BULLETIN

The Rotary Foundation - "Doing Good in the World"


Rotary International's Area of Focus for November is The Rotary Foundation. The Foundation’s Mission is to promote world understanding, goodwill, and peace by improving people's health, supporting quality education, protecting the environment, and alleviating poverty.

In 1917, at the Rotary Convention in Atlanta, Georgia USA, Rotary President (1916-1917) Arch Kumph proposed an endowment fund dedicated to “doing good in the world”. The Rotary Club of Kansas City, Missouri USA made the first contribution to the Rotary Foundation in the amount of $26.50 (which adjusted for inflation would be $566 today).

In 1928, at the Rotary Convention in Minneapolis, Minnesota USA, the Rotary Foundation was named and a Board of Trustees was created. Until this time the RI Board of Directors had oversight of the funds.

In 1930, The Rotary Foundation awarded $500 to the International Society of Crippled Children, which later became known as Easter Seals. (The International Society of Crippled Children was founded by Rotarian Edgar Allen, who worked closely with Paul Harris and other Rotarians to aid children with disabilities.) (500 USD adjusted for inflation is equivalent to $8,2000 today)

In 1957, Paul Harris Fellow (PHF) recognition began – the first form of donor recognition, expressing appreciation of eligible contributions of $1000. (CMIRC presently has 12 Paul Harris Fellows as members)

In 1979, Rotary International with Foundation funding began immunizing 6 million children in the Philippines against polio.

In 1981, The Foundation established the Endowment Fund, specifically for investing certain contributions in perpetuity, with the earnings going to support the Foundation's future ability to do good.

In 1985, The Polio Plus program was launched; the “plus” initially referred to the additional vaccines administered along with the polio vaccine. Today, it also reflects the fact that the infrastructure, fundraising, and advocacy methods developed for the polio eradication campaign also support efforts to fight other infectious diseases.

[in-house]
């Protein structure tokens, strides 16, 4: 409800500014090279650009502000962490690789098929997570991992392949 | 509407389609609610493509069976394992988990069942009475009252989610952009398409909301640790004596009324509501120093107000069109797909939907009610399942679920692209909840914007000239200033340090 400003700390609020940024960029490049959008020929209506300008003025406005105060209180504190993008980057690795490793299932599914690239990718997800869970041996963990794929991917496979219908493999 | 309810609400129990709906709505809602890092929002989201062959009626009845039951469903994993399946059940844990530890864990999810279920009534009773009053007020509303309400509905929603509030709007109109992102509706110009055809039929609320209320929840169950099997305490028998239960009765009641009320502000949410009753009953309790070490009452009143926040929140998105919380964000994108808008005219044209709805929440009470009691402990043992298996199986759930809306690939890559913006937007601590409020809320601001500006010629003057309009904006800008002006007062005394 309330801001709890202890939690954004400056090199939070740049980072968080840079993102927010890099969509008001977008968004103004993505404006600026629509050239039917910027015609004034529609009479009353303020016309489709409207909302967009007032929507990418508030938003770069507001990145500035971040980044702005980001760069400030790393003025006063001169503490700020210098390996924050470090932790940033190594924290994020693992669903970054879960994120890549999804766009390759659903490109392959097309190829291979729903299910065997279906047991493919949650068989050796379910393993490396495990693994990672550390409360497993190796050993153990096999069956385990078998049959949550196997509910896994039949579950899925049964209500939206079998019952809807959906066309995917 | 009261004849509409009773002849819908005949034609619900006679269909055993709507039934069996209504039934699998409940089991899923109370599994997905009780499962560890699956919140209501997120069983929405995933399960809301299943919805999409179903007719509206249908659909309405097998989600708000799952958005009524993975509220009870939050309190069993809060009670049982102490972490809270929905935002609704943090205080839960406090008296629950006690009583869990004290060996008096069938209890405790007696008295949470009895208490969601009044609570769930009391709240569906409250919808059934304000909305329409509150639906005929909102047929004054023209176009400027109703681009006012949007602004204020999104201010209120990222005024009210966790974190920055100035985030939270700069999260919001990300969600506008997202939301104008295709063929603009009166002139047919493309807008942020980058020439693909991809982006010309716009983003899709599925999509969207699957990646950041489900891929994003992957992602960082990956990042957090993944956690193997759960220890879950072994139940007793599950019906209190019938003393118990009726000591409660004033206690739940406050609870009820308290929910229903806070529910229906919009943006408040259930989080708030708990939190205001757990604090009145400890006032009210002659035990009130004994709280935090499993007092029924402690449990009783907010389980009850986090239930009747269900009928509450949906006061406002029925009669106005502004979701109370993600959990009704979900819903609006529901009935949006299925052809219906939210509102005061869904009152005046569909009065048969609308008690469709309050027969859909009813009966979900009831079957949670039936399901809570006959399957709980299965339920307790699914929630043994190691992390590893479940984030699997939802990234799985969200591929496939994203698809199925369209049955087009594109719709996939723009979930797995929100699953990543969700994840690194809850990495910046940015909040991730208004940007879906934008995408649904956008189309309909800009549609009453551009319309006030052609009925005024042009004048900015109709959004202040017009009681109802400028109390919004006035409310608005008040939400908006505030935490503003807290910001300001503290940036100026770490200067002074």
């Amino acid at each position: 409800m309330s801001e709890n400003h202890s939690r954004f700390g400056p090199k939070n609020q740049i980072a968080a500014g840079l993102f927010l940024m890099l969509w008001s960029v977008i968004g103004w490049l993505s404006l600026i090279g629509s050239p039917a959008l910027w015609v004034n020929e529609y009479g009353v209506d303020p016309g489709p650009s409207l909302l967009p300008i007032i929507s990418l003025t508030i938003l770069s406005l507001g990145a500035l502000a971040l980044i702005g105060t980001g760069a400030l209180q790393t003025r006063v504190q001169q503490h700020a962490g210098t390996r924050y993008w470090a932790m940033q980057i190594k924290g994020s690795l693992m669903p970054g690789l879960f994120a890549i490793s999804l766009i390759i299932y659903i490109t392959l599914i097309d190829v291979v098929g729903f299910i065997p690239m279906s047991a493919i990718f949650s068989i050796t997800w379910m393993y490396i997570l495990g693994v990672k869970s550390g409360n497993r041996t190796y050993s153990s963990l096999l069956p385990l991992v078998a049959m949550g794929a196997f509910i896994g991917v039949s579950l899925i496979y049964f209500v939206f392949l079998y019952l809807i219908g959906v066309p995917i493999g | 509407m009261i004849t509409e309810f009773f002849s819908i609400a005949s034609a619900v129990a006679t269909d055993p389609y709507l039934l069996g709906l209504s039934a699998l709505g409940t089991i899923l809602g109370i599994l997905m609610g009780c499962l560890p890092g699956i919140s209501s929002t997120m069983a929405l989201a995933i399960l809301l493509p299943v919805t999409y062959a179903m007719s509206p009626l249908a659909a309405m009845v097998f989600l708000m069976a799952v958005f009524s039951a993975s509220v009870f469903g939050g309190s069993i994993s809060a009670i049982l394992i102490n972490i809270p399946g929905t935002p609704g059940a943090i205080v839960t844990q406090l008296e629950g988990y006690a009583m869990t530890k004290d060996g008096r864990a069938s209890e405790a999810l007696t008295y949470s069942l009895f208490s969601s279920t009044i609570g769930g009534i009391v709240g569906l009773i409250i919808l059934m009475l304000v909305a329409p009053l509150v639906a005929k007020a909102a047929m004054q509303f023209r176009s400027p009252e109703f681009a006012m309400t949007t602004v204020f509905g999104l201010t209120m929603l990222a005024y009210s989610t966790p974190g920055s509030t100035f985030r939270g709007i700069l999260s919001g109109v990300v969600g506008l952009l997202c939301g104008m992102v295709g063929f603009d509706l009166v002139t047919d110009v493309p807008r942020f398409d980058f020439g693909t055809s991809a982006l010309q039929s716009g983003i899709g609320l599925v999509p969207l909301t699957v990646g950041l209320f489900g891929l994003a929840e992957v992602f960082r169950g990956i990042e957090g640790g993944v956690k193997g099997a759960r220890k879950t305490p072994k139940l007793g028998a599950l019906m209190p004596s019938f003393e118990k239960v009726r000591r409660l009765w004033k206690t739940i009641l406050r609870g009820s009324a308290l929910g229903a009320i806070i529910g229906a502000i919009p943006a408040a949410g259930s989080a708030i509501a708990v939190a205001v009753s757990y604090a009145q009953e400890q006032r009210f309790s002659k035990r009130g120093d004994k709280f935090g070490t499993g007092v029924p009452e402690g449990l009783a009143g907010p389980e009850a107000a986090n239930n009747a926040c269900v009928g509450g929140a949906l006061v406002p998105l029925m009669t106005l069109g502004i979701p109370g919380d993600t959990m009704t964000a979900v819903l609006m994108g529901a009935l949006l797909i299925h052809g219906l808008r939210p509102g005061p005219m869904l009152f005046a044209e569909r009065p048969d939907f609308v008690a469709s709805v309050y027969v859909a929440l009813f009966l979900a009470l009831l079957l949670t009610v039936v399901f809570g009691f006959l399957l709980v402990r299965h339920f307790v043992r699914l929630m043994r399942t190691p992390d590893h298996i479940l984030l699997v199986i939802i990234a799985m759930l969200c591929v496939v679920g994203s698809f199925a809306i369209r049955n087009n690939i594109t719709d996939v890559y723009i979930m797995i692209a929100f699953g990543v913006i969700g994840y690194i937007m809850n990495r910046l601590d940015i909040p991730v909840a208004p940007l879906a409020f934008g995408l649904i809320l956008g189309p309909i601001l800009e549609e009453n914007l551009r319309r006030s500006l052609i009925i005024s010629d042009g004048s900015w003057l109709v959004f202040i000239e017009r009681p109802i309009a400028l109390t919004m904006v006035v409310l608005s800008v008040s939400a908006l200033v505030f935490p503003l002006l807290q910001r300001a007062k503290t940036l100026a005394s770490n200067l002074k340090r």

In 1988, The Global Polio Eradication Initiative (GPEI), originally composed of Rotary, the World Health Organization, the U.S. Centers for Disease Control and Prevention, and UNICEF, was created to coordinate polio eradication work. Later it was joined by the Bill and Melinda Gates Foundation.

In 1990, The Foundation established SHARE a way to allocate a portion of Annual Fund contributions to districts so they can fund the Foundation programs of their choice.

In 1999, Rotary Peace Centers were founded.

In 2004, the Every Rotarian Every Year (EREY) initiative was created. The initiative encourages every Rotary member to give every year to the Foundation, with the goal of $100 in per capita contributions to the Annual Fund. CMIRC participates in this program, with $50 of each member's dues being contributed, plus additional member donations bringing the club to its goal of $100 per capita every year since receiving our Rotary Club charter.

In 2013, The Simplified Grant Model went into effect, introducing two new grant types: global and district which replaced older grant structure.

In 2015, the number of polio endemic countries dropped to two.

July 1, 2016, The Rotary Foundation began the celebration of its centennial year! At this milestone year The Rotary Foundation had spent over 3 billion dollars on programs and projects to support humanitarian efforts and scholarships.